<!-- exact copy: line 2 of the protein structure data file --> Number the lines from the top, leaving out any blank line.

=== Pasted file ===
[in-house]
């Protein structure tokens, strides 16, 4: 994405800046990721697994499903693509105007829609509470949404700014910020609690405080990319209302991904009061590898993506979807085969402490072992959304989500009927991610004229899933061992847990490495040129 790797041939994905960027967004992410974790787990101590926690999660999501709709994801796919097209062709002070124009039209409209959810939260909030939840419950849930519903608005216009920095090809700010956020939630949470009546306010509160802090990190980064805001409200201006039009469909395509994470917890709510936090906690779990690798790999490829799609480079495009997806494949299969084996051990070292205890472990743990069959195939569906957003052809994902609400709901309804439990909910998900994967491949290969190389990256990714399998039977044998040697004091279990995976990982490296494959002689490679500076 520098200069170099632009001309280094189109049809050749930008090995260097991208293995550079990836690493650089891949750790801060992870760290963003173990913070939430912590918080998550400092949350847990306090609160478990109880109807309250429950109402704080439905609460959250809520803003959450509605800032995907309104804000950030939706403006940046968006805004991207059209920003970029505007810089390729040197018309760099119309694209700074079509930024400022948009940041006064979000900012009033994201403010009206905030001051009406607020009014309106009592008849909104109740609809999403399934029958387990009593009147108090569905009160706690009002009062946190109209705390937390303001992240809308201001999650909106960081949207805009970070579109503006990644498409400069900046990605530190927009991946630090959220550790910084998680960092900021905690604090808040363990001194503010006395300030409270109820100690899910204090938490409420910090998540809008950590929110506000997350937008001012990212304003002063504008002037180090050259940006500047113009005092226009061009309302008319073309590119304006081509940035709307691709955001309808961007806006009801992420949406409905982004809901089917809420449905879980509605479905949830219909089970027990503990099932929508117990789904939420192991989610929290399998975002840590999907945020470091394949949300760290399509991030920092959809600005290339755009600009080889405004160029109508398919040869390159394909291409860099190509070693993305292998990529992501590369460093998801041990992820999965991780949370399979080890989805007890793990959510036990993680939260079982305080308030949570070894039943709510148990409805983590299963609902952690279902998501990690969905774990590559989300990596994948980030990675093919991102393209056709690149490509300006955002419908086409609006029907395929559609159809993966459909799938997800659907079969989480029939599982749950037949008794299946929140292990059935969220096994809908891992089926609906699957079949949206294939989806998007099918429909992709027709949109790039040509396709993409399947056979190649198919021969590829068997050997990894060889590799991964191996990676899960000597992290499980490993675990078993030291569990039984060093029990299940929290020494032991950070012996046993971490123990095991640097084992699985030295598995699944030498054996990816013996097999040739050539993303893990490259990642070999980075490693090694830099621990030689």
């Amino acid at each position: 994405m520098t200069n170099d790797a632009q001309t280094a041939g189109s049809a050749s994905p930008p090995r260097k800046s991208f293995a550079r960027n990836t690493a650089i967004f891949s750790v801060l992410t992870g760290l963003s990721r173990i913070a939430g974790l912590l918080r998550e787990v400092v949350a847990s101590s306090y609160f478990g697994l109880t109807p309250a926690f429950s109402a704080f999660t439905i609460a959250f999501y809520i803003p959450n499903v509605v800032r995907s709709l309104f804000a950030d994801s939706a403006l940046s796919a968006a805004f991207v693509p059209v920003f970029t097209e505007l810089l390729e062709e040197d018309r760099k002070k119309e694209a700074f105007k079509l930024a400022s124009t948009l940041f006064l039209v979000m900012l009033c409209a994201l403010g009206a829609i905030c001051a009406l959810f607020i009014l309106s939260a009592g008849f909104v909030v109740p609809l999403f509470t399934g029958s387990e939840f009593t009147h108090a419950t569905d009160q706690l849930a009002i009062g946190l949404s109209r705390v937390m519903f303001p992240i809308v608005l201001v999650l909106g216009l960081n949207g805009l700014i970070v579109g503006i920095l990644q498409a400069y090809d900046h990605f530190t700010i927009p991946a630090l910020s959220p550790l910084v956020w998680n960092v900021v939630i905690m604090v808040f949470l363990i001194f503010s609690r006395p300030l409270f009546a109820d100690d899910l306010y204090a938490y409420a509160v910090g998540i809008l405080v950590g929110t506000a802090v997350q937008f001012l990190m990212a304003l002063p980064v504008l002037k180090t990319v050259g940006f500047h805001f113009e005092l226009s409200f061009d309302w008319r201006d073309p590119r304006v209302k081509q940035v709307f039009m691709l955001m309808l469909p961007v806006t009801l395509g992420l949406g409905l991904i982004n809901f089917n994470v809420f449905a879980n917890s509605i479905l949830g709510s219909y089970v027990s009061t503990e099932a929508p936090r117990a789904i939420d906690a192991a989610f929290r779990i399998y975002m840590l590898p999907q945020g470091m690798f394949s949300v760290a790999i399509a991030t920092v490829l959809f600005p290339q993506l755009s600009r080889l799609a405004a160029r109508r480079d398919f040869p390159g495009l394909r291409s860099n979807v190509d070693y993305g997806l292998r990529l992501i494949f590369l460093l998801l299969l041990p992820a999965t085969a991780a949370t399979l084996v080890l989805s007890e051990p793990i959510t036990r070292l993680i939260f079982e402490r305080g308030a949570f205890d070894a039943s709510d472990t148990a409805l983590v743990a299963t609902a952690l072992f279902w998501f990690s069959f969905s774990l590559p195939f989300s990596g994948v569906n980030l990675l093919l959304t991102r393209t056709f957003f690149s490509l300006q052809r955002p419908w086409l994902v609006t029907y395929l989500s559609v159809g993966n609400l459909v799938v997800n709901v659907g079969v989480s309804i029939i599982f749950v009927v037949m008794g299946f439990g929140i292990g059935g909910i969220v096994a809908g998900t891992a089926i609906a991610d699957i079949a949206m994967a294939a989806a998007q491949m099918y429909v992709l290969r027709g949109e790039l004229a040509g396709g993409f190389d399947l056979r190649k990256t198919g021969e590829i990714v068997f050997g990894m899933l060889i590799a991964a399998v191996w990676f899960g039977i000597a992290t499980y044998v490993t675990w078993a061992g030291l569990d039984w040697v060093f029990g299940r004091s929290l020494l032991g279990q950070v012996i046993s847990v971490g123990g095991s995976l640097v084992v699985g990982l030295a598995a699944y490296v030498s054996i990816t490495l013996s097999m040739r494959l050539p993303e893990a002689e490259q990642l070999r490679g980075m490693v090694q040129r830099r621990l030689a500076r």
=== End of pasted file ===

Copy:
């Protein structure tokens, strides 16, 4: 994405800046990721697994499903693509105007829609509470949404700014910020609690405080990319209302991904009061590898993506979807085969402490072992959304989500009927991610004229899933061992847990490495040129 790797041939994905960027967004992410974790787990101590926690999660999501709709994801796919097209062709002070124009039209409209959810939260909030939840419950849930519903608005216009920095090809700010956020939630949470009546306010509160802090990190980064805001409200201006039009469909395509994470917890709510936090906690779990690798790999490829799609480079495009997806494949299969084996051990070292205890472990743990069959195939569906957003052809994902609400709901309804439990909910998900994967491949290969190389990256990714399998039977044998040697004091279990995976990982490296494959002689490679500076 520098200069170099632009001309280094189109049809050749930008090995260097991208293995550079990836690493650089891949750790801060992870760290963003173990913070939430912590918080998550400092949350847990306090609160478990109880109807309250429950109402704080439905609460959250809520803003959450509605800032995907309104804000950030939706403006940046968006805004991207059209920003970029505007810089390729040197018309760099119309694209700074079509930024400022948009940041006064979000900012009033994201403010009206905030001051009406607020009014309106009592008849909104109740609809999403399934029958387990009593009147108090569905009160706690009002009062946190109209705390937390303001992240809308201001999650909106960081949207805009970070579109503006990644498409400069900046990605530190927009991946630090959220550790910084998680960092900021905690604090808040363990001194503010006395300030409270109820100690899910204090938490409420910090998540809008950590929110506000997350937008001012990212304003002063504008002037180090050259940006500047113009005092226009061009309302008319073309590119304006081509940035709307691709955001309808961007806006009801992420949406409905982004809901089917809420449905879980509605479905949830219909089970027990503990099932929508117990789904939420192991989610929290399998975002840590999907945020470091394949949300760290399509991030920092959809600005290339755009600009080889405004160029109508398919040869390159394909291409860099190509070693993305292998990529992501590369460093998801041990992820999965991780949370399979080890989805007890793990959510036990993680939260079982305080308030949570070894039943709510148990409805983590299963609902952690279902998501990690969905774990590559989300990596994948980030990675093919991102393209056709690149490509300006955002419908086409609006029907395929559609159809993966459909799938997800659907079969989480029939599982749950037949008794299946929140292990059935969220096994809908891992089926609906699957079949949206294939989806998007099918429909992709027709949109790039040509396709993409399947056979190649198919021969590829068997050997990894060889590799991964191996990676899960000597992290499980490993675990078993030291569990039984060093029990299940929290020494032991950070012996046993971490123990095991640097084992699985030295598995699944030498054996990816013996097999040739050539993303893990490259990642070999980075490693090694830099621990030689």